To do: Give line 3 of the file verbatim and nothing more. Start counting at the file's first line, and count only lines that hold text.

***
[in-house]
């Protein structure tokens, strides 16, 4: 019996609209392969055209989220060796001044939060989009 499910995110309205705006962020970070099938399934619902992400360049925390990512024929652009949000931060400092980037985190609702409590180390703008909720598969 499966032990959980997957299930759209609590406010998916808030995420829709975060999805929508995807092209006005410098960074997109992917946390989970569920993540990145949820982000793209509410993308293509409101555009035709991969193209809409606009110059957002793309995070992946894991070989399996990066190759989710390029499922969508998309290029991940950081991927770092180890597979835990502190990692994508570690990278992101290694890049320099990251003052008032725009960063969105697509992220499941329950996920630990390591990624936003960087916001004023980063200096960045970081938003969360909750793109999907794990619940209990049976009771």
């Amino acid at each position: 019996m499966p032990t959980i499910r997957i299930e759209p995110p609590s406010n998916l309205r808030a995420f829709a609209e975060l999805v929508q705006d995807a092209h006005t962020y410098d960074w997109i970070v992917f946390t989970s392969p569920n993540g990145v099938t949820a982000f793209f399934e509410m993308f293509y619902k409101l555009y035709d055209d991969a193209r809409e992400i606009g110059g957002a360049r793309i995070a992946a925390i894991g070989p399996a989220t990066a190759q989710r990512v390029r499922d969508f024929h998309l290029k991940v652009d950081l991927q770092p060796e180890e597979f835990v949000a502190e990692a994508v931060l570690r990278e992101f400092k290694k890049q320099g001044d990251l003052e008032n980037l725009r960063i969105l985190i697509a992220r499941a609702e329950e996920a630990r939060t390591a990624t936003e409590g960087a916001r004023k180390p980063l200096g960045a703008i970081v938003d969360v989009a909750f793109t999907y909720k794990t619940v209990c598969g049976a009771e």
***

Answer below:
């Amino acid at each position: 019996m499966p032990t959980i499910r997957i299930e759209p995110p609590s406010n998916l309205r808030a995420f829709a609209e975060l999805v929508q705006d995807a092209h006005t962020y410098d960074w997109i970070v992917f946390t989970s392969p569920n993540g990145v099938t949820a982000f793209f399934e509410m993308f293509y619902k409101l555009y035709d055209d991969a193209r809409e992400i606009g110059g957002a360049r793309i995070a992946a925390i894991g070989p399996a989220t990066a190759q989710r990512v390029r499922d969508f024929h998309l290029k991940v652009d950081l991927q770092p060796e180890e597979f835990v949000a502190e990692a994508v931060l570690r990278e992101f400092k290694k890049q320099g001044d990251l003052e008032n980037l725009r960063i969105l985190i697509a992220r499941a609702e329950e996920a630990r939060t390591a990624t936003e409590g960087a916001r004023k180390p980063l200096g960045a703008i970081v938003d969360v989009a909750f793109t999907y909720k794990t619940v209990c598969g049976a009771e």